Mount the disk image and extract the stage3 you downloaded.

Code Listing 5.1: Mounting the partition and extracting the stage3

(Make sure you're root)
# mkdir /mnt/p1
# mount rootfs.img /mnt/p1

(Adjust the tarball name accordingly)
(Extract the stage3, it may take a while)
# tar xjpf stage3-m68k-20130509.tar.bz2 -C /mnt/p1

Extracting a portage snapshot

Code Listing 5.2: Extracting the snapshot

(Extract the snapshot, it may take a while)
# tar xjpf portage-latest.tar.bz2 -C /mnt/p1/usr

Setup fstab

Edit the /mnt/p1/etc/fstab file to look like this:

Code Listing 5.3: /mnt/p1/etc/fstab

(This is the important part)
# NOTE: If your BOOT partition is ReiserFS, add the notail option to opts.
/dev/nfhd0p1		/		ext4		noatime		0 1

(Remove the following lines as we don't have SWAP, cdrom, or floppy)
/dev/SWAP		none		swap		sw		0 0
/dev/cdrom		/mnt/cdrom	auto		noauto,ro	0 0
#/dev/fd0		/mnt/floppy	auto		noauto		0 0

Setting the default root password

This is the most important part of the installation. As without the root password we won't be able to login!

For setting the password, we need to be able to run passwd. However that's not possible since our PC can't run m68k binaries. Therefore we need to modify the file that contains the passwords (/etc/shadow) inside the chroot, so we can set a default root password.

Code Listing 5.4: Change the default root password

(Generate a password)
# openssl passwd -1

# nano -w /mnt/p1/etc/shadow

(Replace the first line with the following line)
(Replace s3cr3t with the output the openssl command gave you)

(For example, this line makes the password be gentoo)

Setup hostname and networking

For configuring the hostname, simply edit the /mnt/p1/etc/conf.d/hostname file accordingly.

In this guide, ARAnyM uses a virtual network. You have to configure your m68k system to use a new network separate from your actual network.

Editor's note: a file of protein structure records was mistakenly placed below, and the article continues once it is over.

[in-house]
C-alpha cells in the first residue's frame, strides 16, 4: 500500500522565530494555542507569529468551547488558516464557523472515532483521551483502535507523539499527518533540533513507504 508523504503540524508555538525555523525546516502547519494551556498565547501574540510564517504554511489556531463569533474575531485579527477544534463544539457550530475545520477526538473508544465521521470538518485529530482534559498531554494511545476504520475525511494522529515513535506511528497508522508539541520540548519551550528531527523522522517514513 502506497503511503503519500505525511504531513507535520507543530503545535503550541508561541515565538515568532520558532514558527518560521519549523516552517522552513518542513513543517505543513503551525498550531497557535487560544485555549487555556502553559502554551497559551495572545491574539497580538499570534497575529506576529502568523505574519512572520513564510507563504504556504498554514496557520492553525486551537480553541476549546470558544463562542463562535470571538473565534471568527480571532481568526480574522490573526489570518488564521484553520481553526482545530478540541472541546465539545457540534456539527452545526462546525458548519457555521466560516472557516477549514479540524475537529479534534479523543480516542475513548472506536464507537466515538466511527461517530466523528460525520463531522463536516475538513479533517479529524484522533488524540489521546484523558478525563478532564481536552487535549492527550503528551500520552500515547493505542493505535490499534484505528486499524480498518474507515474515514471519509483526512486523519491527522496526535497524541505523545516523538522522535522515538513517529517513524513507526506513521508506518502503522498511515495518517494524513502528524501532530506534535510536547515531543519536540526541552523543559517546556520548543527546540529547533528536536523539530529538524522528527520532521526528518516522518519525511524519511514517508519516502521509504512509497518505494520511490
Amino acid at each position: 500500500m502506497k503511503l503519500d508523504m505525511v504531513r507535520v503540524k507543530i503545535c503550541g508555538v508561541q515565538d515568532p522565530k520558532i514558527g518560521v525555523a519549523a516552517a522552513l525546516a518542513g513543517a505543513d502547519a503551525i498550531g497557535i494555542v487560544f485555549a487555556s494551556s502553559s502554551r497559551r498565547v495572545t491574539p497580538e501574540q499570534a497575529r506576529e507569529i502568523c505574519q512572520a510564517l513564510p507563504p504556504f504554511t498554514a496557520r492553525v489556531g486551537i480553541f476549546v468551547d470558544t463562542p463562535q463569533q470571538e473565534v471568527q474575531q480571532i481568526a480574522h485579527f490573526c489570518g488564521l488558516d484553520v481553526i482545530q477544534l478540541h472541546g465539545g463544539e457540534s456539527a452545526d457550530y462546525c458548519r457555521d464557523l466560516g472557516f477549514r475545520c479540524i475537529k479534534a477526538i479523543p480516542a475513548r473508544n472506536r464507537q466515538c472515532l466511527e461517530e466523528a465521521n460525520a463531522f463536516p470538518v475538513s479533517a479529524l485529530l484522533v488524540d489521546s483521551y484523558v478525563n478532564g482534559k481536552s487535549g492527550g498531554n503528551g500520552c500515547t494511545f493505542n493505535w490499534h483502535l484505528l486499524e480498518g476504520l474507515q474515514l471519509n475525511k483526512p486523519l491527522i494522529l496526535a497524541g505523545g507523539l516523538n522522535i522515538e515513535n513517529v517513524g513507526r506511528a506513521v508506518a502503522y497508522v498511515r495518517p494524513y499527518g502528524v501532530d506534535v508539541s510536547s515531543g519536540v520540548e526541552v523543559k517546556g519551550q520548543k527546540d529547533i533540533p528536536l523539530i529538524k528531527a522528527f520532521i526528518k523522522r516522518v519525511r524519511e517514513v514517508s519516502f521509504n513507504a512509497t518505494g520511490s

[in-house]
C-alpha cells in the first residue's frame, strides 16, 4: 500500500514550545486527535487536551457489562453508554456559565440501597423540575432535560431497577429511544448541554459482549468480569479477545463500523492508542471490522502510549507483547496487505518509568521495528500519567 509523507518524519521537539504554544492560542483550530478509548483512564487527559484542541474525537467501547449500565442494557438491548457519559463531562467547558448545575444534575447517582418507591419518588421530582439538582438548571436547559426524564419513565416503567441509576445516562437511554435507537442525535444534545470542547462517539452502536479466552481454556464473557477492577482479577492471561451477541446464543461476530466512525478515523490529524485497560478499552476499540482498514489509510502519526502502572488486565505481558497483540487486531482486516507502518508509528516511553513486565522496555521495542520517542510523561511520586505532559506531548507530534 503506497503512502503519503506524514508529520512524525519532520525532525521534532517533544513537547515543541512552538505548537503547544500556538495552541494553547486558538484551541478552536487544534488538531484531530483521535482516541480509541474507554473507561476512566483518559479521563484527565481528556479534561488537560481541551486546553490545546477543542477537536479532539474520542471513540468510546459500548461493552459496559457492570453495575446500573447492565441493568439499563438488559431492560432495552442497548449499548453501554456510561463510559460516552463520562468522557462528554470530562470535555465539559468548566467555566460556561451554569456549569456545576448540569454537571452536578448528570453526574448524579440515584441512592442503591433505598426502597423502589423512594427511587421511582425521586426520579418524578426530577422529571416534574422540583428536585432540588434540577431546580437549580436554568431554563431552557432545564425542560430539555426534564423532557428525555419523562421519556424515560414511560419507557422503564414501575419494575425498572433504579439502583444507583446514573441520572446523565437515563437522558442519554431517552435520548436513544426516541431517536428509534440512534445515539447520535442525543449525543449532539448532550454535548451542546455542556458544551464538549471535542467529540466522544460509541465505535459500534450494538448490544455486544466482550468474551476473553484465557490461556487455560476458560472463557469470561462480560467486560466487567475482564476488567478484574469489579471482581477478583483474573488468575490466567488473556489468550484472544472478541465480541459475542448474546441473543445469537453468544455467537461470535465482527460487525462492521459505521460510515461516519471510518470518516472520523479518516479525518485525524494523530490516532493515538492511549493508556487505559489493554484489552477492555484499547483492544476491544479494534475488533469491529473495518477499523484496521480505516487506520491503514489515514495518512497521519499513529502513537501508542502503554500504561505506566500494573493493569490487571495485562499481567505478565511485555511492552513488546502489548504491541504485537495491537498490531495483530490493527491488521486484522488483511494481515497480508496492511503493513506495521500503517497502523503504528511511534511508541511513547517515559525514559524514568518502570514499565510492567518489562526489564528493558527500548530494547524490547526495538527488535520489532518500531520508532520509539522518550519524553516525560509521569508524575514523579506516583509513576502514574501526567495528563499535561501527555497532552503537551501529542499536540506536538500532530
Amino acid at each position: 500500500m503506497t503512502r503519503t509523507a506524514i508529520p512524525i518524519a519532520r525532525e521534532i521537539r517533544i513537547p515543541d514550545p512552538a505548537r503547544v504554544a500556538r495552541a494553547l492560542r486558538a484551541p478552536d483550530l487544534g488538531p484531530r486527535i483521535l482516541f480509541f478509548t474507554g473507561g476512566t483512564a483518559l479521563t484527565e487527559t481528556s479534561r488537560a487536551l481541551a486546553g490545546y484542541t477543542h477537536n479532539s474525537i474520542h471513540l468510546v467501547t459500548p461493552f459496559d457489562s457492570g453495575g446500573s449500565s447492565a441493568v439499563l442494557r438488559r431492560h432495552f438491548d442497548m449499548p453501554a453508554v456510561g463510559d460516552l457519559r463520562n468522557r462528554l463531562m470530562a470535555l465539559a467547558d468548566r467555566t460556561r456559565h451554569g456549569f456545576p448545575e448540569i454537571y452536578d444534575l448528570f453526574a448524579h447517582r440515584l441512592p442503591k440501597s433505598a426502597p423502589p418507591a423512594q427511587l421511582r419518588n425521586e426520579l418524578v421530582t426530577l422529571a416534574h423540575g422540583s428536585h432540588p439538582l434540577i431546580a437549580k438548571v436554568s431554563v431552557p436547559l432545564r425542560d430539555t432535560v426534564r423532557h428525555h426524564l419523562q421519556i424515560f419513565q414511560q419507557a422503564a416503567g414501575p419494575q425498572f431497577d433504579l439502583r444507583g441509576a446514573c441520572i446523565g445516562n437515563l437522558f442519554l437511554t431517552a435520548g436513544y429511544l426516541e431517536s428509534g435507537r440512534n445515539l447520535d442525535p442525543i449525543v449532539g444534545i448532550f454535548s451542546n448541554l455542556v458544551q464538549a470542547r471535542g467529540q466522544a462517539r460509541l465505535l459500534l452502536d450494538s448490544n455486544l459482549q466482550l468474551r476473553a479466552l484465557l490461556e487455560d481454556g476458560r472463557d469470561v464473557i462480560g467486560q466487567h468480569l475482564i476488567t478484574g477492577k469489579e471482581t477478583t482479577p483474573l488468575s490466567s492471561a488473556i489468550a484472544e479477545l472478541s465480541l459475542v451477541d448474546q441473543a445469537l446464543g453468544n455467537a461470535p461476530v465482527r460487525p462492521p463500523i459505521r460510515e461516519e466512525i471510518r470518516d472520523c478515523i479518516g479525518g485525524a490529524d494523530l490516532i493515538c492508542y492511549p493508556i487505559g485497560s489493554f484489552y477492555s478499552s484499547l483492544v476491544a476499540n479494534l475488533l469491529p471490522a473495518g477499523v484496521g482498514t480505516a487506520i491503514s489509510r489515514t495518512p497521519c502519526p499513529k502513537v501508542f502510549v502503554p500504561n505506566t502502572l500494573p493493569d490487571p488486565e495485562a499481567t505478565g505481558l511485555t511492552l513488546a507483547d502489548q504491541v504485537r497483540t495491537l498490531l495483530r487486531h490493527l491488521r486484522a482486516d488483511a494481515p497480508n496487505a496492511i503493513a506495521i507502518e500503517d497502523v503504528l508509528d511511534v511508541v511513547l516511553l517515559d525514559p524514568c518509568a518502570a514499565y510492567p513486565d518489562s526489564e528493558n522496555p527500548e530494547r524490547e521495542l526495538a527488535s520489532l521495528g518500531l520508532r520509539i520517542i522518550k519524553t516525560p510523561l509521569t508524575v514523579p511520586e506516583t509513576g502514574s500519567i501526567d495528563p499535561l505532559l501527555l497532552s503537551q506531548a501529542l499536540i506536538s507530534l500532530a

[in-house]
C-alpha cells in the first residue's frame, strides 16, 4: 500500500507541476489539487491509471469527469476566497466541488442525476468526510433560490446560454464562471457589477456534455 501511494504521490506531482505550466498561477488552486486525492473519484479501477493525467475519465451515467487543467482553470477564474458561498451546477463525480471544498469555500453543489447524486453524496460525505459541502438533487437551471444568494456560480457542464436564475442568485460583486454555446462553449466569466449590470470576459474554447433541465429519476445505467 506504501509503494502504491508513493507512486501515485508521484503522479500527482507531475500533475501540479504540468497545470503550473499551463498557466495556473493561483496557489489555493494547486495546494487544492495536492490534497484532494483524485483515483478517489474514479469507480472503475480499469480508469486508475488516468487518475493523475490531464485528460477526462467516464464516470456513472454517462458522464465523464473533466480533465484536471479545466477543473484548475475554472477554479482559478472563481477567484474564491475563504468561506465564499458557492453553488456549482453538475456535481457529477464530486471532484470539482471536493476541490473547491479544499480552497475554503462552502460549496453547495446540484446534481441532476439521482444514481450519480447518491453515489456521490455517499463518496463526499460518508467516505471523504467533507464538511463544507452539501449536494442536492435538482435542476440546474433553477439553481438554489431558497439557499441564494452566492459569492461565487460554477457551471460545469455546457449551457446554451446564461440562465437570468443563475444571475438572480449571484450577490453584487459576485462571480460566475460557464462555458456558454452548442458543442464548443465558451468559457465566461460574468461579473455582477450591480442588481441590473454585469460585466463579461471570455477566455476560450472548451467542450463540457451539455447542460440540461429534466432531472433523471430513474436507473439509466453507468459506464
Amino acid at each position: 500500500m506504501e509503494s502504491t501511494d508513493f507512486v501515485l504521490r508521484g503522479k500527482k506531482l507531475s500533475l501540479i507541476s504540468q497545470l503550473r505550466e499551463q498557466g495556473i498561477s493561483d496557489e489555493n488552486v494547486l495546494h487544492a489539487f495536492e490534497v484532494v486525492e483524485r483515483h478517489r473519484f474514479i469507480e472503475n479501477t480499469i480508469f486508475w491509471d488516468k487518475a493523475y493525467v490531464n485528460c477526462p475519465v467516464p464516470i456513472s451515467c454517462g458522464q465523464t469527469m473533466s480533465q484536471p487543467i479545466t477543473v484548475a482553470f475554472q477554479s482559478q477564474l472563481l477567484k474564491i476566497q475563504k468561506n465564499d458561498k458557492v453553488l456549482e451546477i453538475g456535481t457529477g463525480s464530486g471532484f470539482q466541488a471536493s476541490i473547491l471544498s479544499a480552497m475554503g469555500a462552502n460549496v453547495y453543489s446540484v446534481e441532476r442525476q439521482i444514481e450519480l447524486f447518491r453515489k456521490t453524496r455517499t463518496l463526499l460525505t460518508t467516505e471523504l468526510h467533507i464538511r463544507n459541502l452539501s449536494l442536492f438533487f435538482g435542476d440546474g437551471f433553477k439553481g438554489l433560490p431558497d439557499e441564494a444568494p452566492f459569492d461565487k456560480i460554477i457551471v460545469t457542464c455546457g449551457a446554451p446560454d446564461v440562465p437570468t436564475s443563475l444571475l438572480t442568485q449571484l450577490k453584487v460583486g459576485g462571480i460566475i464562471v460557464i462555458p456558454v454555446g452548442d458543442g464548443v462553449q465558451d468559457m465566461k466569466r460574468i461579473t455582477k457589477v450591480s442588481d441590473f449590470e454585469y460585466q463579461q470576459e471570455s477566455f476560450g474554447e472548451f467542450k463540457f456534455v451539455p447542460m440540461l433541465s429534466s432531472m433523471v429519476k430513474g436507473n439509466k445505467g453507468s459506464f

Let's configure the eth0 interface, edit /mnt/p1/etc/conf.d/net with the following contents.

Code Listing 5.5: /etc/conf.d/net contents

config_eth0=" netmask brd"
routes_eth0="default via"

And now make the eth0 network interface start at boot.

Code Listing 5.6: Making the eth0 network interface start at boot

# ln -sf /etc/init.d/net.lo /mnt/p1/etc/init.d/net.eth0
# ln -sf /etc/init.d/net.eth0 /mnt/p1/etc/runlevels/default

Remember to modify /mnt/p1/etc/resolv.conf if you want to use a DNS server.

Enabling SSH access (optional, unless you want a headless machine)

Important: This is mandatory if you want a headless machine, otherwise you won't be able to access the machine

We can add sshd to the startup of our system so we can access our m68k system using ssh.

Code Listing 5.7: Adding sshd to the startup

# ln -sf /etc/init.d/sshd /mnt/p1/etc/runlevels/default

Finishing the installation

Let's unmount the disk image

Code Listing 5.8: Unmounting the disk image

# umount /mnt/p1

This is pretty much all of the installation. I'd highly recommend that you read all the recommendations of the handbook.

6.  Booting up our new system

We now have our m68k system ready. You can execute ARAnyM as follows:

Code Listing 6.1: Running ARAnyM

# aranym -l -c aranym.cfg

This will create a new X window where you should see the machine booting and you will be presented with a login screen once everything went fine.

Important: By default, if you use ARAnyM window, your keyboard and mouse will be grabbed. To ungrab, the default hotkeys are: Left Shift + Left Ctrl + Left Alt + ESC

In case you want ARAnyM to run headless, you need to execute it this way:

Code Listing 6.2: Running ARAnyM headless mode

# SDL_AUDIODRIVER=dummy SDL_VIDEODRIVER=dummy aranym -l -c aranym.cfg

Note: Make sure you've enabled SSH if you're running ARAnyM this way!

Networking setup

When ARAnyM boots, it will setup a virtual network interface called tap4 (unless you changed the name in aranym.cfg).

Now you need to configure this network interface and use iptables to be able to forward traffic from and to ARANyM. We'll use a static network configuration.

Code Listing 6.3: Configure the network interface

# ifconfig tap4 pointopoint netmask

Code Listing 6.4: Configure iptables

(Enable IP forwarding)
# echo 1 > /proc/sys/net/ipv4/ip_forward

(Enable NAT for everything coming from
# iptables -t nat -A POSTROUTING -s -j MASQUERADE

7.  References

You may find more documentation about the emulator itself and Linux-related at the following links:



I'd like to thank the Debian project and their m68k developers, since this guide and the stages are done thanks to their work.


Page updated August 7, 2013

Summary: This guide shows you how to install Gentoo on the ARAnyM emulator.

Raúl Porcel